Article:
"I got there on my next visit to do my reading with him," says Becker. "He was in the isolation cell. I just sat down and shrugged my shoulders. But you know, nothing makes more sense in the world than for a kid scared to death of prison to make a run for it." Something Frosty said that night now haunts her. "We wound up talking for four or five hours. He told me then he'd tried to kill himself two or three times before. Once with a razor blade. And once he tried to hang himself in isolation. But a guard came by and found him."
Several days later, after a brief hearing, Maricopa County Juvenile Court Judge Mark Armstrong transferred Frosty to adult court. Judge Armstrong declined comment on the case, and the court documents are confidential.
Once the case had been transferred, Frosty's public defender told him that he could get ten years of "hard" time in prison if he gambled on a trial and lost. A guilty plea, on the other hand, would bring either probation or four years of "soft" time with possible release in two. Frosty took the deal, praying for probation.
Frosty pleaded guilty on the advice of his public defender. He signed the papers, not knowing his mother had talked to witnesses who might be able to support a claim of self-defense.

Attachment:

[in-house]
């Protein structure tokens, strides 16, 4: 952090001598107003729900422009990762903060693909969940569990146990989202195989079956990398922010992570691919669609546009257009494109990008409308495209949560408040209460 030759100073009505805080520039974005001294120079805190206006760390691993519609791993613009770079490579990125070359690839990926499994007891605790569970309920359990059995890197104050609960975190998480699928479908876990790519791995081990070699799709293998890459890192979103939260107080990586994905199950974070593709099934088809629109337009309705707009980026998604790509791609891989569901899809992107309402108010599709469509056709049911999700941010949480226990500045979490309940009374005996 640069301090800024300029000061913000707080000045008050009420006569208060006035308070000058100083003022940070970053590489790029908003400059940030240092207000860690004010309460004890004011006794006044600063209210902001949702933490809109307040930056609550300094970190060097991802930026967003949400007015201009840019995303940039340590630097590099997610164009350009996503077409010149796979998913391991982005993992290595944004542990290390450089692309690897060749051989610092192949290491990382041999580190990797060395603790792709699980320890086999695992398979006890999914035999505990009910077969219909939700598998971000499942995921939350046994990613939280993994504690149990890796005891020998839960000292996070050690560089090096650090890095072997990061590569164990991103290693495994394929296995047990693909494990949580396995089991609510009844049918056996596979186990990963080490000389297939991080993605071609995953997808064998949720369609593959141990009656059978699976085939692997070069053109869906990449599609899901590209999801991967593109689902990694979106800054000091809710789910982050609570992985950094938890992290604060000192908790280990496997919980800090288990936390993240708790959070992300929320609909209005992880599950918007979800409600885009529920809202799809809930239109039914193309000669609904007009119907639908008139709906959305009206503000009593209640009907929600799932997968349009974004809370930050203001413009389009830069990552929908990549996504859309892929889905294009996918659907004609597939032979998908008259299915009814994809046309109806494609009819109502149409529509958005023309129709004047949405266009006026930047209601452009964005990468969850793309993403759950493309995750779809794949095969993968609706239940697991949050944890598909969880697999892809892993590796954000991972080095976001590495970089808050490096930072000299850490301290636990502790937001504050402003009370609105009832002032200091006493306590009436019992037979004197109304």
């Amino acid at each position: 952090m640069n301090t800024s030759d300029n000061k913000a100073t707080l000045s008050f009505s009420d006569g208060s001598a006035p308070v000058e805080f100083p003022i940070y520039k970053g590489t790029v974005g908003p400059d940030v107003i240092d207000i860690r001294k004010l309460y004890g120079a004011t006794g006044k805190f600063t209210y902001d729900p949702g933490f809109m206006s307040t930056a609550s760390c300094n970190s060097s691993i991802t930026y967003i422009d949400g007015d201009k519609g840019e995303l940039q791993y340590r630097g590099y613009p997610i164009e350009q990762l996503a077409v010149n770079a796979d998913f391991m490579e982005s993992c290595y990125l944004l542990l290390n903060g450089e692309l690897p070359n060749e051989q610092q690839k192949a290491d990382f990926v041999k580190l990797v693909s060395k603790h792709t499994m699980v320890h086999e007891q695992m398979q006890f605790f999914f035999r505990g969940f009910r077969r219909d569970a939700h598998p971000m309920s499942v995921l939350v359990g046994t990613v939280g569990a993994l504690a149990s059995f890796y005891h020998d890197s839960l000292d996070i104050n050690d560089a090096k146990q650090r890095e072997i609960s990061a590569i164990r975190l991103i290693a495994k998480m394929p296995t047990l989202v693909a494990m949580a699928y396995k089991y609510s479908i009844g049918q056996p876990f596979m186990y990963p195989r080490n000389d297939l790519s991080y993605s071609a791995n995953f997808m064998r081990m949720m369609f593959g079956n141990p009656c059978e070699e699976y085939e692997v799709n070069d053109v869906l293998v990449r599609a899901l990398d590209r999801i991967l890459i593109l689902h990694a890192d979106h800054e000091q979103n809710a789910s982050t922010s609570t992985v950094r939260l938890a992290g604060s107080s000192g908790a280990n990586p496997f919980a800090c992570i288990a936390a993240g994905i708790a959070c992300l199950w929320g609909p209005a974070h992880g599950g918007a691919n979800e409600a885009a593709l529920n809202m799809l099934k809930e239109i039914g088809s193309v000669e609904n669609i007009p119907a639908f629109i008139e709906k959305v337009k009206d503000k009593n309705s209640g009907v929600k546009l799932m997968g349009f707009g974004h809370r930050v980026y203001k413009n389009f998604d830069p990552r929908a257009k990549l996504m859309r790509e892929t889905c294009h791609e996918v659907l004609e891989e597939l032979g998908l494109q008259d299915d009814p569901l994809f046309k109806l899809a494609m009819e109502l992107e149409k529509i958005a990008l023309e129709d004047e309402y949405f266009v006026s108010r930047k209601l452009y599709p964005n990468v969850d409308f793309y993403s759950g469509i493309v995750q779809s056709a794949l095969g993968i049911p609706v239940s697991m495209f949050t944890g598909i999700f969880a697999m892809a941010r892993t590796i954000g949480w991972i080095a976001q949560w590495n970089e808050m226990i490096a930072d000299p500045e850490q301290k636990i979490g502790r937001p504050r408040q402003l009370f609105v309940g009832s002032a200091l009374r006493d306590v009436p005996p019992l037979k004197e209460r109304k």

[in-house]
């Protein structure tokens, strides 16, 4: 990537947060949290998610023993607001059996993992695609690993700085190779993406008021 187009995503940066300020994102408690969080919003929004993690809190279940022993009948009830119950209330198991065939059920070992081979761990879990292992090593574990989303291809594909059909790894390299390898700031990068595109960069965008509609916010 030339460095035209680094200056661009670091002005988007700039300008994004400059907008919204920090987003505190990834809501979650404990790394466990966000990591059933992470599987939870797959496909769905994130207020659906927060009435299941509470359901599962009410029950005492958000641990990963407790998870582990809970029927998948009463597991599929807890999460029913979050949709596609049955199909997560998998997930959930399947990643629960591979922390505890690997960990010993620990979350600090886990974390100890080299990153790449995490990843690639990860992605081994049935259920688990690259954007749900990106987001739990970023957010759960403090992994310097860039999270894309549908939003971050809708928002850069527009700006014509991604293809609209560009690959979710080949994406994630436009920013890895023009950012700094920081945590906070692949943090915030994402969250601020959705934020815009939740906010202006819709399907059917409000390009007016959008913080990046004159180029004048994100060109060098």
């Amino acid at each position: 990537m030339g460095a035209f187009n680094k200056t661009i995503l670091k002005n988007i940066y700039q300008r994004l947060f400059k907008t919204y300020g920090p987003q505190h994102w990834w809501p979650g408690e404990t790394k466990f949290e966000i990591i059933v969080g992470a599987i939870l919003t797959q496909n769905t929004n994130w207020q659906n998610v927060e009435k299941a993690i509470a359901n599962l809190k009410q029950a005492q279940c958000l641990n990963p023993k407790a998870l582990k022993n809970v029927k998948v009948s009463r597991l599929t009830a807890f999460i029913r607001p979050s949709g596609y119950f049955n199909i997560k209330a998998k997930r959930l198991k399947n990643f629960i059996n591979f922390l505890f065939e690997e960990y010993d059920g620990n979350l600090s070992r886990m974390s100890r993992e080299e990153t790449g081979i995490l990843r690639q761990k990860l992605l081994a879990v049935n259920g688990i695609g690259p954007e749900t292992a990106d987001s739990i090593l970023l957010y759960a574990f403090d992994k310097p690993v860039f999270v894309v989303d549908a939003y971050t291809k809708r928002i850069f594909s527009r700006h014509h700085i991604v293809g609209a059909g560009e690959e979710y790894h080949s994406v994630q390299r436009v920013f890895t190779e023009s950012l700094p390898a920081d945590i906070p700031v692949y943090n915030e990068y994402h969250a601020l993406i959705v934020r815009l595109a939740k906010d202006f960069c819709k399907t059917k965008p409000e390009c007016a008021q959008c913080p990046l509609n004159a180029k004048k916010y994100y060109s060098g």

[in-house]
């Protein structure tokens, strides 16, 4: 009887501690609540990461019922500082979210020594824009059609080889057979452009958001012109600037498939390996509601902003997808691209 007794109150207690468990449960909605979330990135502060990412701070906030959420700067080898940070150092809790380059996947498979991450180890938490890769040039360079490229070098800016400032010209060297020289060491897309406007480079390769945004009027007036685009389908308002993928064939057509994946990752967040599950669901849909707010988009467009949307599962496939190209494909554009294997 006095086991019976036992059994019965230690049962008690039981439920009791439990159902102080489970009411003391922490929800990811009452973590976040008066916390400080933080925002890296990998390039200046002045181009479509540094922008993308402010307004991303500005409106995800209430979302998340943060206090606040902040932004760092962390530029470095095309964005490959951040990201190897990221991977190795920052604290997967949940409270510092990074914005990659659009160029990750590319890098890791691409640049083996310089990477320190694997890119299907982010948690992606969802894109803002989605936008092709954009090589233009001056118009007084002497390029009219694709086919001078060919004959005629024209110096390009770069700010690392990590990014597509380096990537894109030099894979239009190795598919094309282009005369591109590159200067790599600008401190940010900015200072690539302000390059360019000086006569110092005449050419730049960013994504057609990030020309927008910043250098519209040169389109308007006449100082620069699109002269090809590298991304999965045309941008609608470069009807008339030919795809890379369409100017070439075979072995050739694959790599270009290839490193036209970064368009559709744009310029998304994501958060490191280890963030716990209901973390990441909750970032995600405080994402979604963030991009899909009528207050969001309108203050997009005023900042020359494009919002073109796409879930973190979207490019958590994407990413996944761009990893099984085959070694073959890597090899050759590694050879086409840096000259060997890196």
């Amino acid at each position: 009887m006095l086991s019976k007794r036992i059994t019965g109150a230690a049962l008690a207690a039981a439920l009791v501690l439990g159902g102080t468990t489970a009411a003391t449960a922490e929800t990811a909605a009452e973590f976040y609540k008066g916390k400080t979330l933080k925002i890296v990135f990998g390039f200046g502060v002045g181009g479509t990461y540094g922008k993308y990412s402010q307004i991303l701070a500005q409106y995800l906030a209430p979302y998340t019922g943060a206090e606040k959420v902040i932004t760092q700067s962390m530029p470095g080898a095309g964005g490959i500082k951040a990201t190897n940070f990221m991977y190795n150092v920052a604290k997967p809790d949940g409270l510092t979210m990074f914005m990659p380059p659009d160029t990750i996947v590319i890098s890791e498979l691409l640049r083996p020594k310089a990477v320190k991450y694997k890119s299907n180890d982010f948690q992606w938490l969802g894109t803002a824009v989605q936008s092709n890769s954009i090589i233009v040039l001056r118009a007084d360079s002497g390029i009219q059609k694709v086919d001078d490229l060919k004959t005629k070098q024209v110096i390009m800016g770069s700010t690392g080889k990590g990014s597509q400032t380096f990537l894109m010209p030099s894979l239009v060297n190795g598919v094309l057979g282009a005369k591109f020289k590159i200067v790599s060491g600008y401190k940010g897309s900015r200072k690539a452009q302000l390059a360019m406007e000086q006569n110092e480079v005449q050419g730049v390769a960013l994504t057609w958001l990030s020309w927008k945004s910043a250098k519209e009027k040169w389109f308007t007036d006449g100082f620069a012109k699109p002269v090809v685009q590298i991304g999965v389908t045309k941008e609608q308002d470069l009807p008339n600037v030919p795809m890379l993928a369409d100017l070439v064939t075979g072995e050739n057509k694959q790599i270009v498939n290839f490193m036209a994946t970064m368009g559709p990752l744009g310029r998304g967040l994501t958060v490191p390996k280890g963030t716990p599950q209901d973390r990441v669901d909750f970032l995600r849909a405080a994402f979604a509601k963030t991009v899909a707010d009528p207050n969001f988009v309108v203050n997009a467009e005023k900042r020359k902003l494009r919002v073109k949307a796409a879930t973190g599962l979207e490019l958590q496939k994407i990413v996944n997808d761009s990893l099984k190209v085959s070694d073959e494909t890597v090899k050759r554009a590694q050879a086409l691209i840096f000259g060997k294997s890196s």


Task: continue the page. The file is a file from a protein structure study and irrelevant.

"I was very upset when I found out about it," says his mother. "It seemed like they just wanted to tell him anything to get him out of the way."
But Frosty decided to gamble on the mercy of the court.
Not without doubts.
The probation department's presentencing report wasn't good news, based on the probation officer's brief conversation with Frosty and his mother and the pile of paperwork accumulated in Frosty's long, agonizing passage through the system. His probation officer described him as an "unfortunate and unworkable" juvenile who had been exposed to a full range of treatment but remained "violent and impulsive."
The psychological evaluation indicated that he displayed little self-control and a fierce resistance to authority. When not directly supervised, he was likely to be "compulsive, changeable and unaware of his assaultive behavior."
"The combination of his impulsive behavior and violent effects of inhaling paint make the defendant a potentially dangerous young man. He is functionally illiterate, has extremely limited prospects for employment and a dysfunctional family to which he must look for support. Probation cannot provide any new services for treatment to make the defendant less of a safety risk," the report concluded.
Back at Adobe, Frosty grew increasingly desperate. "He was a little guy who'd spent his life in a system that hadn't rendered any effective help," says the Reverend Myers, the Guadalupe priest who knows Frosty's family. "He knew he was just dead meat in the adult system."
"I gotta get probation," Frosty repeated, knowing all too well what can happen to a little guy in prison. @rule:
@body:While awaiting sentencing, Frosty fell into a conversation through the ventilation ducts with two other youths in the juvenile holding cells of the Madison Street Jail. They talked about one inmate who'd managed to cut open his own throat and another who had hanged himself from a light fixture. One of the other inmates said they should make a suicide pact.